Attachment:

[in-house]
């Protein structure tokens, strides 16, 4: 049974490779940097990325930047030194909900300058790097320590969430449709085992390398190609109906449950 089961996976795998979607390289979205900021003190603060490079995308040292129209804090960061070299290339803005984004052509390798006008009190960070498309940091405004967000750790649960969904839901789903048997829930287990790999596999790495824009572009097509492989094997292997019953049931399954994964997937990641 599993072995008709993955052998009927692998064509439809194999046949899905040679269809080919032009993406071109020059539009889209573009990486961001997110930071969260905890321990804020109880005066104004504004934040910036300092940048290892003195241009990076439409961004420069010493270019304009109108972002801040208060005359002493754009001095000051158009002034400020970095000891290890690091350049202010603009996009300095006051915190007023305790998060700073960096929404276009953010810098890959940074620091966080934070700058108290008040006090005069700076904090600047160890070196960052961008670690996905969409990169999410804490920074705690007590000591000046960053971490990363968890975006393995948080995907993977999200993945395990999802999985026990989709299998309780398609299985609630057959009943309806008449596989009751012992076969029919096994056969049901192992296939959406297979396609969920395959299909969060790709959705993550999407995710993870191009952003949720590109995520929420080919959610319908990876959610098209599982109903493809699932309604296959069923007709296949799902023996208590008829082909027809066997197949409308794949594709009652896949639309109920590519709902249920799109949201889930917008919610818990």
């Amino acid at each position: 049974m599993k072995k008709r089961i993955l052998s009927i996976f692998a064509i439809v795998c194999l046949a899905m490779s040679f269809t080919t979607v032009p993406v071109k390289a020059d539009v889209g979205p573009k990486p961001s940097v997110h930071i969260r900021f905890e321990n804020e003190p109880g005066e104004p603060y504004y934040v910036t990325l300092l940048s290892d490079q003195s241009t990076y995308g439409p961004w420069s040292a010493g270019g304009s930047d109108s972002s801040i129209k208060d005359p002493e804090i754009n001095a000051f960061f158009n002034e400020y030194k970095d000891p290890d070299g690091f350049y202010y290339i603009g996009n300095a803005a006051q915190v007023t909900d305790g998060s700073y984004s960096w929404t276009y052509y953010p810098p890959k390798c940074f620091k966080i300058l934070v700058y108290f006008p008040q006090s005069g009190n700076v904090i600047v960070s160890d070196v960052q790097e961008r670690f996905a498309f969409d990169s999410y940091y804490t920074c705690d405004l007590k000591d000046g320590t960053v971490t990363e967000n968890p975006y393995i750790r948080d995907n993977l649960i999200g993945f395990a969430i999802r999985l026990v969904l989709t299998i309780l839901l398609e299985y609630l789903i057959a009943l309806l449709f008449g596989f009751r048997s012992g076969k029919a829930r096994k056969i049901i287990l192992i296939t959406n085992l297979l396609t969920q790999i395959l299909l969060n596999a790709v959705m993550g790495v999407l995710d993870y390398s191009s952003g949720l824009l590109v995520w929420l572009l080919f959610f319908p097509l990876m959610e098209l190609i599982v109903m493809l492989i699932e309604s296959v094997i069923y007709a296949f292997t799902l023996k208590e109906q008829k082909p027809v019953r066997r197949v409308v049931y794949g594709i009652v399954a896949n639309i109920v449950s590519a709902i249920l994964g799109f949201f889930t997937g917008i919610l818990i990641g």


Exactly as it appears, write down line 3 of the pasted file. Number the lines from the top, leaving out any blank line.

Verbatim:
């Amino acid at each position: 049974m599993k072995k008709r089961i993955l052998s009927i996976f692998a064509i439809v795998c194999l046949a899905m490779s040679f269809t080919t979607v032009p993406v071109k390289a020059d539009v889209g979205p573009k990486p961001s940097v997110h930071i969260r900021f905890e321990n804020e003190p109880g005066e104004p603060y504004y934040v910036t990325l300092l940048s290892d490079q003195s241009t990076y995308g439409p961004w420069s040292a010493g270019g304009s930047d109108s972002s801040i129209k208060d005359p002493e804090i754009n001095a000051f960061f158009n002034e400020y030194k970095d000891p290890d070299g690091f350049y202010y290339i603009g996009n300095a803005a006051q915190v007023t909900d305790g998060s700073y984004s960096w929404t276009y052509y953010p810098p890959k390798c940074f620091k966080i300058l934070v700058y108290f006008p008040q006090s005069g009190n700076v904090i600047v960070s160890d070196v960052q790097e961008r670690f996905a498309f969409d990169s999410y940091y804490t920074c705690d405004l007590k000591d000046g320590t960053v971490t990363e967000n968890p975006y393995i750790r948080d995907n993977l649960i999200g993945f395990a969430i999802r999985l026990v969904l989709t299998i309780l839901l398609e299985y609630l789903i057959a009943l309806l449709f008449g596989f009751r048997s012992g076969k029919a829930r096994k056969i049901i287990l192992i296939t959406n085992l297979l396609t969920q790999i395959l299909l969060n596999a790709v959705m993550g790495v999407l995710d993870y390398s191009s952003g949720l824009l590109v995520w929420l572009l080919f959610f319908p097509l990876m959610e098209l190609i599982v109903m493809l492989i699932e309604s296959v094997i069923y007709a296949f292997t799902l023996k208590e109906q008829k082909p027809v019953r066997r197949v409308v049931y794949g594709i009652v399954a896949n639309i109920v449950s590519a709902i249920l994964g799109f949201f889930t997937g917008i919610l818990i990641g």